The spinning can go either way, and obviously done by both sides, e.g. while Tesla has no coupe/vert to compete with BMW, at the same time, BMW has no M/M performance sedan that competes with Tesla Model 3, right?Go to bmwusa.com, select Build your own, then select M, and it shows 11 different M models. Now you can try to make up your own definitions, but I'll go with what BMW says. Also, you're lumping coupes and convertibles together which I don't think makes much sense since they definitely have different markets they appeal to. Tesla has nothing to compete with in the convertible market today.
Your 135,829 number is a worldwide number; we were discussing U.S. sales numbers. BMW has a significant advantage in the number of markets where BMW cars are sold compared to Tesla.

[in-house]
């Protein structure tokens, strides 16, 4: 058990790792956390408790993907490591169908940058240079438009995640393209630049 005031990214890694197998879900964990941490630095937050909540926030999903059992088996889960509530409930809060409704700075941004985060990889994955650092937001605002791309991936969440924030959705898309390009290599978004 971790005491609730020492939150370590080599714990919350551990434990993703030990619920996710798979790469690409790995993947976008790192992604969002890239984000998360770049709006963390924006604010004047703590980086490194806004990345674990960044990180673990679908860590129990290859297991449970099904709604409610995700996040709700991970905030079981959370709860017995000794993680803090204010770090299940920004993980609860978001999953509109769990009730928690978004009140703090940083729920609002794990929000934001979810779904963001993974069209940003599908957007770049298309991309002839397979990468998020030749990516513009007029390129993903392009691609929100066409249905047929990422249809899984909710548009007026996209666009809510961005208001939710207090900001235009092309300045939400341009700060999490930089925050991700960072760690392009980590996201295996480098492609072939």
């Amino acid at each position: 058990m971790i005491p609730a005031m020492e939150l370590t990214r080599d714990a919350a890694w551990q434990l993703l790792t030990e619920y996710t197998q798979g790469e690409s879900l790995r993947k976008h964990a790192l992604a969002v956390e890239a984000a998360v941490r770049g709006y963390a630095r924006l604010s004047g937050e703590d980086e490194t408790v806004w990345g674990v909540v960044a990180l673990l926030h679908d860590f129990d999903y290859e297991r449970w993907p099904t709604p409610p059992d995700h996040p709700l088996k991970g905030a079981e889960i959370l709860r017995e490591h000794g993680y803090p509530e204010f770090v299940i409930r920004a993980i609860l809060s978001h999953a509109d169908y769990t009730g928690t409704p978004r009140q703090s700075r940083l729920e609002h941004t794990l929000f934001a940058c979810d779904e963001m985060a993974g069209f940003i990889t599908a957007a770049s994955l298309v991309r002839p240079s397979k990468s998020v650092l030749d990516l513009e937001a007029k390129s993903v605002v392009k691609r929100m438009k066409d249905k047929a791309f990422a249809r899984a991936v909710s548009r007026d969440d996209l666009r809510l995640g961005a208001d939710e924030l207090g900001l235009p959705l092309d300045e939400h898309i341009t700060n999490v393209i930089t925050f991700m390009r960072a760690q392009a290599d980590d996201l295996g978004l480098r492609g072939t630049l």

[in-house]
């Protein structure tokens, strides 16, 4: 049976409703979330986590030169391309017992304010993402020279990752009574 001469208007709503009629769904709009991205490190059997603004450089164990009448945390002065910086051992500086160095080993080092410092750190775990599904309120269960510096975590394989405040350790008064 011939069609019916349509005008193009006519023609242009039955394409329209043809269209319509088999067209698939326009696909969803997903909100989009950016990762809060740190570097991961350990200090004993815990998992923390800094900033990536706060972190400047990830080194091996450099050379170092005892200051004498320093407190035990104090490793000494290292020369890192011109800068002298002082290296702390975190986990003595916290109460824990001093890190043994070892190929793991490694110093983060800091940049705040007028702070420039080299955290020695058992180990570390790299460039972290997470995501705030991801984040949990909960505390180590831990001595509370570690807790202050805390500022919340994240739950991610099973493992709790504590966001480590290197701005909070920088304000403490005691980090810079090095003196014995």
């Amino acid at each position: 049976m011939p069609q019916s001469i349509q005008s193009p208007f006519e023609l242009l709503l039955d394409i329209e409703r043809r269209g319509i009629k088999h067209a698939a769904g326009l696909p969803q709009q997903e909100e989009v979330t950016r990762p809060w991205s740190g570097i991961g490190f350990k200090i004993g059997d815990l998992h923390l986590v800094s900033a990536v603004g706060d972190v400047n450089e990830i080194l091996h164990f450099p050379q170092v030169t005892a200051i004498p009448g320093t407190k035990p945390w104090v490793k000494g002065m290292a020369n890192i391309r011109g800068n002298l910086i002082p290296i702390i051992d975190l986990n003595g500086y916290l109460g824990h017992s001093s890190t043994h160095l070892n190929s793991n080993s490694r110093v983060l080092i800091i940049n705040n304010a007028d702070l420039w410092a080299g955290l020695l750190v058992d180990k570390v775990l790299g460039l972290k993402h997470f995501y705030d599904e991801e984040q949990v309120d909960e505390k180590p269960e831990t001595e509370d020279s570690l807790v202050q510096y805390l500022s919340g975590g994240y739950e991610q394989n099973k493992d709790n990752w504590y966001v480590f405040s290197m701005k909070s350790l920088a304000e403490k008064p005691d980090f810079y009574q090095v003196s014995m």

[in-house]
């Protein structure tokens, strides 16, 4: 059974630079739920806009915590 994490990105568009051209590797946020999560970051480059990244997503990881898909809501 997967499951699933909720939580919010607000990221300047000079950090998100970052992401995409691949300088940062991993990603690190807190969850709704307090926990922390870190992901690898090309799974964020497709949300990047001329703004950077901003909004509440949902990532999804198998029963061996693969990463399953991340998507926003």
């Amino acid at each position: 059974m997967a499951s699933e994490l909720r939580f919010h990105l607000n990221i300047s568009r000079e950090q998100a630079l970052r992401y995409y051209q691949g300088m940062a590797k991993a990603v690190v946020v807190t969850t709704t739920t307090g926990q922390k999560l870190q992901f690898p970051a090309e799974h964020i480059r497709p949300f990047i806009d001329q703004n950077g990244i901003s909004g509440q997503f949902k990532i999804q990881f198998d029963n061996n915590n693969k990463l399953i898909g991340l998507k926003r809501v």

So in 2020, BMW will have new M3 sedan to compete with Tesla Model 3 Performance, and Tesla will have Model Y(high spec ones) to compete with X3M/X4M(right?)
As far as bmwusa.com's layout, at one point the categories were 2-series, 3-series, ...., and then the non-M and M and M performance under 3-series(e.g.) as variants of the series(which are the models per my interpretation).
The latest layout has been shock and awe to throw the number of configurations at customers. One can surely selectively interpret anyway one wants.
And as far as spinning of 135829 versus 44442 numbers, at least BMW provides some geographical breakdowns, while Tesla is adamant to spin worldwide numbers, likely to de-emphasize their small number of market segments right now.